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Could This Be the Case to Finally Overturn Roe v. Wade? Mississippi Goes All in at Supreme Court


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The U.S. Supreme Court should overturn its landmark 1973 ruling that legalized abortion nationwide and allow states to decide whether to regulate abortion, the office of Mississippi's Republican attorney general argued in papers filed Thursday with the high court.

"Under the Constitution, may a State prohibit elective abortions before viability? Yes. Why? Because nothing in constitutional text, structure, history, or tradition supports a right to abortion," Mississippi Attorney General Lynn Fitch and four of her attorneys wrote in the brief.

The arguments are a direct challenge to the central finding of the court's 1973 Roe v. Wade decision and its 1992 decision in a Pennsylvania abortion case. Both rulings said states may not put an undue burden on abortion before an unborn baby is viable. The Mississippi attorneys argue that those rulings are "egregiously wrong."

The Mississippi case is the first big abortion-rights test in a Supreme Court reshaped with three conservative justices nominated by former President Donald Trump.

Pro-life groups had positive reactions to the news of Mississippi's filing. 

"Just read AG Fitch's brief in the Dobbs late term abortion case," SBA List President Marjorie Dannenfelser tweeted. "It makes it clear SCOTUS' abortion jurisprudence is hopelessly unworkable and ungrounded in history or facts. It is long overdue for the Supreme Court to let the abortion debate move forward democratically."

The National Right to Life Committee welcomed the Magnolia State's action. 

"We thank Atty. Gen. Fitch for standing strong for the right to life and for the right of duly-elected state legislators to protect the most vulnerable among us," Carol Tobias, the group's president, told the Los Angeles Times

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One pro-abortion group leader believes half of the states would ban abortion if Roe v. Wade is overturned by the Supreme Court. 

Nancy Northup is president and CEO of the Center for Reproductive Rights, which is defending Mississippi's only abortion clinic in its challenge of the 15-week abortion ban. 

"Today's brief reveals the extreme and regressive strategy, not just of this law, but of the avalanche of abortion bans and restrictions that are being passed across the country," Northup said in a statement. 

As CBN News reported in May, the court with a 6 to 3 conservative majority said it will consider arguments over a Mississippi law that would ban abortion at 15 weeks. Justices are likely to hear the case this fall and could rule on it in the spring.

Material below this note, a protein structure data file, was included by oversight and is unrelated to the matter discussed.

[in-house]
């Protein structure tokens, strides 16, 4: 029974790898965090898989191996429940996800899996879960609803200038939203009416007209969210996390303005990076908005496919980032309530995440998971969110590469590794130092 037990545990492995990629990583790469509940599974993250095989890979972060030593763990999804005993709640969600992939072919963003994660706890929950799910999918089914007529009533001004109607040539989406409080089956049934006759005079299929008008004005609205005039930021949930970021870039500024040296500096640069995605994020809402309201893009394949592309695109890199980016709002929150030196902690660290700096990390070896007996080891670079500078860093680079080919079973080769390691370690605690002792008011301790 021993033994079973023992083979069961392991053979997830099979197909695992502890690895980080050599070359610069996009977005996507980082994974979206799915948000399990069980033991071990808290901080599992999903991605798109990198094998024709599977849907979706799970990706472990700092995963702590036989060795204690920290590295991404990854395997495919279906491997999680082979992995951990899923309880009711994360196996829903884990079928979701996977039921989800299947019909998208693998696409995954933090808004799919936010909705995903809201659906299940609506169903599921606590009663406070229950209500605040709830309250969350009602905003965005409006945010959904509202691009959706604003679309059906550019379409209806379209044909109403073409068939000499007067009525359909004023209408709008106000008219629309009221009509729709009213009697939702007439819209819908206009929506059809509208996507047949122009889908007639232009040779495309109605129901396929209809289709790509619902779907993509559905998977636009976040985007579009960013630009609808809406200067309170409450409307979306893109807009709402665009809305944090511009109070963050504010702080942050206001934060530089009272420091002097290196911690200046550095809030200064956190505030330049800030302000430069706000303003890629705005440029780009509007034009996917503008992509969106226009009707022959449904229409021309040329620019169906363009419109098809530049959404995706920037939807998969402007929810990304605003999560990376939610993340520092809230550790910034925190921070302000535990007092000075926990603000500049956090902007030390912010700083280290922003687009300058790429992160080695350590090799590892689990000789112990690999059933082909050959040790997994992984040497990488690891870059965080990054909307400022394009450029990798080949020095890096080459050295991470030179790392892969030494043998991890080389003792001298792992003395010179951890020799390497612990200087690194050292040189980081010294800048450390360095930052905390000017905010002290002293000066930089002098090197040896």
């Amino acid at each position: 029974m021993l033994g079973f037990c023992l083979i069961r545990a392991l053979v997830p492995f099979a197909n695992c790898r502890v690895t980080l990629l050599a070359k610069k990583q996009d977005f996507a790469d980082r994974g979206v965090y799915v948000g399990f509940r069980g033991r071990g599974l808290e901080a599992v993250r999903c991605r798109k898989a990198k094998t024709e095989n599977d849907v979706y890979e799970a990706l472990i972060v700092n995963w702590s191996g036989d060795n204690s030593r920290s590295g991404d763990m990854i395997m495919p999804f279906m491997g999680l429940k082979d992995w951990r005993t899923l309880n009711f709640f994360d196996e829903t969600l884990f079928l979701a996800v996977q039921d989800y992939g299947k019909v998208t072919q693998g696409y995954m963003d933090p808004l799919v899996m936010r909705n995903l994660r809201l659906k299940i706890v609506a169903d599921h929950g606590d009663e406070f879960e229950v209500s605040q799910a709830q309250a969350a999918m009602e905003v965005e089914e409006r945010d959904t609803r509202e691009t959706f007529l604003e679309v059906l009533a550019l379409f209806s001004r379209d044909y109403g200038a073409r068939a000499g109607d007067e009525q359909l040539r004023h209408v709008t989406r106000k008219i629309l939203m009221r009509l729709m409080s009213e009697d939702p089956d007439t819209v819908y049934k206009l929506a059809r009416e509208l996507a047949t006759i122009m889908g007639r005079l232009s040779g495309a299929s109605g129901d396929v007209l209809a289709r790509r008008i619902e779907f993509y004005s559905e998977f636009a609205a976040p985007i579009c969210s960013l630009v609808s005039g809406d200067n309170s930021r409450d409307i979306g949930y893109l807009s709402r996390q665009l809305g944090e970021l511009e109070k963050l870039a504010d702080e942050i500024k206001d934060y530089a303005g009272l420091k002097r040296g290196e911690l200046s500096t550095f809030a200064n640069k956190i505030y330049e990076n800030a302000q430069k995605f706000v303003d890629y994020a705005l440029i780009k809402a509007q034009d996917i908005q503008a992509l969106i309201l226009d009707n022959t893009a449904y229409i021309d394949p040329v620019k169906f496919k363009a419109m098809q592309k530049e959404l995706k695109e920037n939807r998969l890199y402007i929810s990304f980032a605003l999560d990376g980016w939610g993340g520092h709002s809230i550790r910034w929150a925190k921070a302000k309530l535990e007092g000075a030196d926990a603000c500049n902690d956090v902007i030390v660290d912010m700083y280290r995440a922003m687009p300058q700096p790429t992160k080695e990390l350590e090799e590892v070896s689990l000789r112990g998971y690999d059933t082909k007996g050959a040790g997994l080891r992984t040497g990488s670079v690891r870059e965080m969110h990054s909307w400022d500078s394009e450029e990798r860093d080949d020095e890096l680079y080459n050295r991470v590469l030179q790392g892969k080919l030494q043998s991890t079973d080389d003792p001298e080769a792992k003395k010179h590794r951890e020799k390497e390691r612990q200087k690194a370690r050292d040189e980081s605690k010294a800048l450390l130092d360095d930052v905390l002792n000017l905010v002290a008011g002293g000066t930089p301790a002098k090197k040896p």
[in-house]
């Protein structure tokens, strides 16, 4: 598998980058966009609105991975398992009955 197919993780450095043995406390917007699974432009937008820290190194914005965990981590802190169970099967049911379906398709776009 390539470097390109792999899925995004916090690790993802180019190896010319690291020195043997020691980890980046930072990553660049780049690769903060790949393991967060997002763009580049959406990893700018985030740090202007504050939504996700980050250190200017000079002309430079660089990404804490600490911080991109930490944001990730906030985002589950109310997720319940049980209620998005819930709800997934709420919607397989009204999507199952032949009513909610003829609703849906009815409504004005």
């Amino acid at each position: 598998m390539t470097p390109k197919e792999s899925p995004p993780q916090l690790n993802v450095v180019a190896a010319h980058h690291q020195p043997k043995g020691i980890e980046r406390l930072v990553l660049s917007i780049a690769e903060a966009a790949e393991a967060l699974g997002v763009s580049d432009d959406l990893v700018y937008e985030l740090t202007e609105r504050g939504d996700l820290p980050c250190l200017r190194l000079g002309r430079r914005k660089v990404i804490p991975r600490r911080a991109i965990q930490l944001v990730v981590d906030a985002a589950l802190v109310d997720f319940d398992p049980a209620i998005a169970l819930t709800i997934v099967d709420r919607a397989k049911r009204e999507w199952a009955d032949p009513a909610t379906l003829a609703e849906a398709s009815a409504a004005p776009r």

The Mississippi 15-week law was enacted in 2018, but was blocked after a federal court challenge. The state's only abortion clinic, Jackson Women's Health Organization, remains open and offers abortions up to 16 weeks of pregnancy. Clinic director Shannon Brewer has said about 10% of its abortions there are done after the 15th week.

The Mississippi law would allow exceptions to the 15-week ban in cases of a medical emergency or severe fetal abnormality. Doctors found in violation of the ban would face mandatory suspension or revocation of their medical license.

"That law rationally furthers valid interests in protecting unborn life, women's health, and the medical profession's integrity. It is therefore constitutional," the Mississippi attorney general's office wrote in its Thursday filing.

Also in the filing Thursday, the Mississippi attorneys wrote that if the Supreme Court does not overturn the standard that abortion restrictions should face heightened-scrutiny, the court "should at minimum hold that there is no pre-viability barrier to state prohibitions on abortion and uphold Mississippi's law."

The Mississippi attorneys wrote that circumstances for women have changed since the 1973 and 1992 Supreme Court rulings. In fact, science has revealed much more since then about the amazing development of preborn babies, and expectant mothers are able to see the humanity of their baby though 3D ultrasounds and fetal heartbeat monitors.

"Today, adoption is accessible and on a wide scale women attain both professional success and a rich family life, contraceptives are more available and effective, and scientific advances show that an unborn child has taken on the human form and features months before viability," the Mississippi attorneys wrote. "States should be able to act on those developments."

Court watchers will have their eyes trained on Justice Clarence Thomas. Following the June 2020 Supreme Court ruling that struck down a Louisiana abortion law that was designed to ensure the health and safety of women, Thomas in his dissent bludgeoned his fellow justices.

He said none of the Court's pro-abortion decisions are supported by the U.S. Constitution. He labeled them "a creation that should be undone."

He went right after the Roe v. Wade ruling that legalized abortion nationwide and the rulings that followed it, writing, "Despite the readily apparent illegitimacy of Roe, the Court has doggedly adhered to (it's core holding) again and again, often to disastrous ends."

Thomas also wrote, "Abortion precedents are grievously wrong and should be overruled."

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